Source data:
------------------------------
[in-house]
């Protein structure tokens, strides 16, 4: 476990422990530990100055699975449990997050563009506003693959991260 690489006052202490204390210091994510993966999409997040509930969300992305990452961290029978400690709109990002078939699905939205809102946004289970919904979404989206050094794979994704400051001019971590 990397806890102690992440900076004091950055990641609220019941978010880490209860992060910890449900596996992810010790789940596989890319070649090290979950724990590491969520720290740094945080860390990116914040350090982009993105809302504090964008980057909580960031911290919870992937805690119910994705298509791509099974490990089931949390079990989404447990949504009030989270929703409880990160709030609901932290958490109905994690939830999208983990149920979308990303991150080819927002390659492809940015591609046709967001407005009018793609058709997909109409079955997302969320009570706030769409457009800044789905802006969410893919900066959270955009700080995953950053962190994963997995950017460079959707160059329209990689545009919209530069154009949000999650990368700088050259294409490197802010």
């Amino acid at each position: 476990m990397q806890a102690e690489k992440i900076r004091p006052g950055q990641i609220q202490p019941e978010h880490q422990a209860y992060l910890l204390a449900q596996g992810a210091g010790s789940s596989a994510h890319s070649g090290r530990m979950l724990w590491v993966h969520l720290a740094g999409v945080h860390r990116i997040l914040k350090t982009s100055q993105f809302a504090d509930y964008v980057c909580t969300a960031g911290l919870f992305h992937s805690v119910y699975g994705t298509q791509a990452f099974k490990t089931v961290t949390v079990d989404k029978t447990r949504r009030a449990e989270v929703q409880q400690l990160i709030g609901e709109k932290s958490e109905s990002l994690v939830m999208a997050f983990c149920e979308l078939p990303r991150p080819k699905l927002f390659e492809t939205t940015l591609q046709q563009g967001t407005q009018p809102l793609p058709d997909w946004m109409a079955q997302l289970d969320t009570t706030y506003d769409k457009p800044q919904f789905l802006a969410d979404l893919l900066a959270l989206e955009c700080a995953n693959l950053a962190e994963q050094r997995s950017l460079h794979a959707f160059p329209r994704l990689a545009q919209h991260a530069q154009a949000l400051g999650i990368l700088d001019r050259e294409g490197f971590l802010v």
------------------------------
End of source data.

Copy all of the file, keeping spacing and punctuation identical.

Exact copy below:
[in-house]
């Protein structure tokens, strides 16, 4: 476990422990530990100055699975449990997050563009506003693959991260 690489006052202490204390210091994510993966999409997040509930969300992305990452961290029978400690709109990002078939699905939205809102946004289970919904979404989206050094794979994704400051001019971590 990397806890102690992440900076004091950055990641609220019941978010880490209860992060910890449900596996992810010790789940596989890319070649090290979950724990590491969520720290740094945080860390990116914040350090982009993105809302504090964008980057909580960031911290919870992937805690119910994705298509791509099974490990089931949390079990989404447990949504009030989270929703409880990160709030609901932290958490109905994690939830999208983990149920979308990303991150080819927002390659492809940015591609046709967001407005009018793609058709997909109409079955997302969320009570706030769409457009800044789905802006969410893919900066959270955009700080995953950053962190994963997995950017460079959707160059329209990689545009919209530069154009949000999650990368700088050259294409490197802010």
């Amino acid at each position: 476990m990397q806890a102690e690489k992440i900076r004091p006052g950055q990641i609220q202490p019941e978010h880490q422990a209860y992060l910890l204390a449900q596996g992810a210091g010790s789940s596989a994510h890319s070649g090290r530990m979950l724990w590491v993966h969520l720290a740094g999409v945080h860390r990116i997040l914040k350090t982009s100055q993105f809302a504090d509930y964008v980057c909580t969300a960031g911290l919870f992305h992937s805690v119910y699975g994705t298509q791509a990452f099974k490990t089931v961290t949390v079990d989404k029978t447990r949504r009030a449990e989270v929703q409880q400690l990160i709030g609901e709109k932290s958490e109905s990002l994690v939830m999208a997050f983990c149920e979308l078939p990303r991150p080819k699905l927002f390659e492809t939205t940015l591609q046709q563009g967001t407005q009018p809102l793609p058709d997909w946004m109409a079955q997302l289970d969320t009570t706030y506003d769409k457009p800044q919904f789905l802006a969410d979404l893919l900066a959270l989206e955009c700080a995953n693959l950053a962190e994963q050094r997995s950017l460079h794979a959707f160059p329209r994704l990689a545009q919209h991260a530069q154009a949000l400051g999650i990368l700088d001019r050259e294409g490197f971590l802010v």